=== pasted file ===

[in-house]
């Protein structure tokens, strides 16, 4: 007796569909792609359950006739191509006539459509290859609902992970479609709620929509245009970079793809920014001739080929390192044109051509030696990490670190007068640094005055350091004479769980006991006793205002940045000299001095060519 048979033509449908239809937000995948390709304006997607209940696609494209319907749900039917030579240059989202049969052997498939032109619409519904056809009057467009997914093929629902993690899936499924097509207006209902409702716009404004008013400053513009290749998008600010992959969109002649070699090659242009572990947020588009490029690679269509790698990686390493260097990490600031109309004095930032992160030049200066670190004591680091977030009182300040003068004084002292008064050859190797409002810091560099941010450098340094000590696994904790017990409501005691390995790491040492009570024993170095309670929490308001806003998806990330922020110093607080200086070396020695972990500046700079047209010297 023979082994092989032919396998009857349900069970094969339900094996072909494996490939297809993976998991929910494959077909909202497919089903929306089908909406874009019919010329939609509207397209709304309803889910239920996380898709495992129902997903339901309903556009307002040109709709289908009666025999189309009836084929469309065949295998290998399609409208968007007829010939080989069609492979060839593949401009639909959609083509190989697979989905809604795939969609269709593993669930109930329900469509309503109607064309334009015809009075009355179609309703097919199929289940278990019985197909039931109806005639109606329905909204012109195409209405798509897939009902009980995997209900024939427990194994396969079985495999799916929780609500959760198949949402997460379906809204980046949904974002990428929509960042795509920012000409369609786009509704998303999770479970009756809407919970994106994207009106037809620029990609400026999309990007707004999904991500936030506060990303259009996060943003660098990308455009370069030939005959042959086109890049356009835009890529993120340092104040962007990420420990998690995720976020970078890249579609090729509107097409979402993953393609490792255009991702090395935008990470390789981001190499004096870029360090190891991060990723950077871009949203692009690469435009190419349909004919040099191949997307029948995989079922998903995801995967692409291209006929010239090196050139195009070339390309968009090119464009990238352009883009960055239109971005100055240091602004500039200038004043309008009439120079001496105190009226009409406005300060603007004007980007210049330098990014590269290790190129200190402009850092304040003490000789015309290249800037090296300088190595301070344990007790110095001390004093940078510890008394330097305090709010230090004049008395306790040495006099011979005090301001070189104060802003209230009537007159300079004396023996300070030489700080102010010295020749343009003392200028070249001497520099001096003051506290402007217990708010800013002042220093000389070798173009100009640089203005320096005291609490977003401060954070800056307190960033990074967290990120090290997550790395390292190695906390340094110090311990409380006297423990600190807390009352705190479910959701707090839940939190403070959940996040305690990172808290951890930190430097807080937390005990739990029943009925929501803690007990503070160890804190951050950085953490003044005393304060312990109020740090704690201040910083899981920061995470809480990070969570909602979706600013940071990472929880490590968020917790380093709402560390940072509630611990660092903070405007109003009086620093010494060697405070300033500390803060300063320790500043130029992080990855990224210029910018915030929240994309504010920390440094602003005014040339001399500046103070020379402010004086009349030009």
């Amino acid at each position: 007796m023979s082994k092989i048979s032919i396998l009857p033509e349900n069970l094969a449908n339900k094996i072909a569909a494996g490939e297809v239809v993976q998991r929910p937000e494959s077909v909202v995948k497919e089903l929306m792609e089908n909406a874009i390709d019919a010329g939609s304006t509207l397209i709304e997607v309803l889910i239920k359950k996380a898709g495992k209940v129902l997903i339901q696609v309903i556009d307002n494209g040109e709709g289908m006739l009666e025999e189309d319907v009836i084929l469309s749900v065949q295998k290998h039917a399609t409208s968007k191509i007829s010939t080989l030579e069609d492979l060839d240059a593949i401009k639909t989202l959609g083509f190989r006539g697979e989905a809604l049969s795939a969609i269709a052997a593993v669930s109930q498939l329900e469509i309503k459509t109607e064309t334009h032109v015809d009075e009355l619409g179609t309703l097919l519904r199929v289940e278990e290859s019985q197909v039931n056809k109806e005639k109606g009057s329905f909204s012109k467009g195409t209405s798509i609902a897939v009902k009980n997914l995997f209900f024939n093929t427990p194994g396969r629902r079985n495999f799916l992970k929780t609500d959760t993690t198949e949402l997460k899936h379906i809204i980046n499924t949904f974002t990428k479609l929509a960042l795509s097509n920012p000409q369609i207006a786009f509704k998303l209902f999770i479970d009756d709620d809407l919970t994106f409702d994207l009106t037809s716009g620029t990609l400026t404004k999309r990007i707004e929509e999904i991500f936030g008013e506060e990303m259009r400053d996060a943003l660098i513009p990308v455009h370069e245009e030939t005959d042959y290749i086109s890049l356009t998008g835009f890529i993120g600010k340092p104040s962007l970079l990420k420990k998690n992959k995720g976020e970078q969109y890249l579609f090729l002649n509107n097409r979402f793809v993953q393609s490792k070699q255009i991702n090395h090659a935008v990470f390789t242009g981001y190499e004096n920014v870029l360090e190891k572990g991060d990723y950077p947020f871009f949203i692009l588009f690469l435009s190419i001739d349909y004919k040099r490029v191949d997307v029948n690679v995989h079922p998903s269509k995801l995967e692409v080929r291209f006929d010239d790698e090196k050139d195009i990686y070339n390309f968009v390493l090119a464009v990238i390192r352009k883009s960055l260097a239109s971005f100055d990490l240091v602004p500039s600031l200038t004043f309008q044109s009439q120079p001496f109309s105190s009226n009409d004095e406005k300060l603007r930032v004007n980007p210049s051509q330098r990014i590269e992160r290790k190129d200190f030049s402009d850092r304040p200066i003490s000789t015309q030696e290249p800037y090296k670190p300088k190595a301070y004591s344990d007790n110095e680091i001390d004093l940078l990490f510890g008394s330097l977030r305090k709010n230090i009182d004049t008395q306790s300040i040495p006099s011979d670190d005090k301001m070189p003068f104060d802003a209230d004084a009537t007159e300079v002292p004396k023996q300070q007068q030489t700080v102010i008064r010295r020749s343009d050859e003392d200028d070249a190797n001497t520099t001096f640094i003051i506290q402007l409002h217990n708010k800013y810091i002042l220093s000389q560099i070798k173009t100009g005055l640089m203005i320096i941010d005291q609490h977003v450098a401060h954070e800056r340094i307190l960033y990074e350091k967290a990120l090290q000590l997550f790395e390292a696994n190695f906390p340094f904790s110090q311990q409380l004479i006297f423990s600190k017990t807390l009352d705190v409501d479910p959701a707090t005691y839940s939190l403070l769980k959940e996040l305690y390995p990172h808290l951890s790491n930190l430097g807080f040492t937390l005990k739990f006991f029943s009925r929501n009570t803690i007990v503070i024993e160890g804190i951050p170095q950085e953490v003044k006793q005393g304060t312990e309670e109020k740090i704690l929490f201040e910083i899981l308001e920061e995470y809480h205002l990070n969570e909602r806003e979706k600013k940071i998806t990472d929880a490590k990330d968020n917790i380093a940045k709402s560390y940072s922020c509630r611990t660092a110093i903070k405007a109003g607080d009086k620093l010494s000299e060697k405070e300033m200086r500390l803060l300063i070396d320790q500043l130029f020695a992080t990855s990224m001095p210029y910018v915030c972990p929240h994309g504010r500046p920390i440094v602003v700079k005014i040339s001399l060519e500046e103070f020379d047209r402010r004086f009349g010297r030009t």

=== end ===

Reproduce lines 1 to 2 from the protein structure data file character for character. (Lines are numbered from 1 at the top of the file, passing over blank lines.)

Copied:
[in-house]
């Protein structure tokens, strides 16, 4: 007796569909792609359950006739191509006539459509290859609902992970479609709620929509245009970079793809920014001739080929390192044109051509030696990490670190007068640094005055350091004479769980006991006793205002940045000299001095060519 048979033509449908239809937000995948390709304006997607209940696609494209319907749900039917030579240059989202049969052997498939032109619409519904056809009057467009997914093929629902993690899936499924097509207006209902409702716009404004008013400053513009290749998008600010992959969109002649070699090659242009572990947020588009490029690679269509790698990686390493260097990490600031109309004095930032992160030049200066670190004591680091977030009182300040003068004084002292008064050859190797409002810091560099941010450098340094000590696994904790017990409501005691390995790491040492009570024993170095309670929490308001806003998806990330922020110093607080200086070396020695972990500046700079047209010297 023979082994092989032919396998009857349900069970094969339900094996072909494996490939297809993976998991929910494959077909909202497919089903929306089908909406874009019919010329939609509207397209709304309803889910239920996380898709495992129902997903339901309903556009307002040109709709289908009666025999189309009836084929469309065949295998290998399609409208968007007829010939080989069609492979060839593949401009639909959609083509190989697979989905809604795939969609269709593993669930109930329900469509309503109607064309334009015809009075009355179609309703097919199929289940278990019985197909039931109806005639109606329905909204012109195409209405798509897939009902009980995997209900024939427990194994396969079985495999799916929780609500959760198949949402997460379906809204980046949904974002990428929509960042795509920012000409369609786009509704998303999770479970009756809407919970994106994207009106037809620029990609400026999309990007707004999904991500936030506060990303259009996060943003660098990308455009370069030939005959042959086109890049356009835009890529993120340092104040962007990420420990998690995720976020970078890249579609090729509107097409979402993953393609490792255009991702090395935008990470390789981001190499004096870029360090190891991060990723950077871009949203692009690469435009190419349909004919040099191949997307029948995989079922998903995801995967692409291209006929010239090196050139195009070339390309968009090119464009990238352009883009960055239109971005100055240091602004500039200038004043309008009439120079001496105190009226009409406005300060603007004007980007210049330098990014590269290790190129200190402009850092304040003490000789015309290249800037090296300088190595301070344990007790110095001390004093940078510890008394330097305090709010230090004049008395306790040495006099011979005090301001070189104060802003209230009537007159300079004396023996300070030489700080102010010295020749343009003392200028070249001497520099001096003051506290402007217990708010800013002042220093000389070798173009100009640089203005320096005291609490977003401060954070800056307190960033990074967290990120090290997550790395390292190695906390340094110090311990409380006297423990600190807390009352705190479910959701707090839940939190403070959940996040305690990172808290951890930190430097807080937390005990739990029943009925929501803690007990503070160890804190951050950085953490003044005393304060312990109020740090704690201040910083899981920061995470809480990070969570909602979706600013940071990472929880490590968020917790380093709402560390940072509630611990660092903070405007109003009086620093010494060697405070300033500390803060300063320790500043130029992080990855990224210029910018915030929240994309504010920390440094602003005014040339001399500046103070020379402010004086009349030009």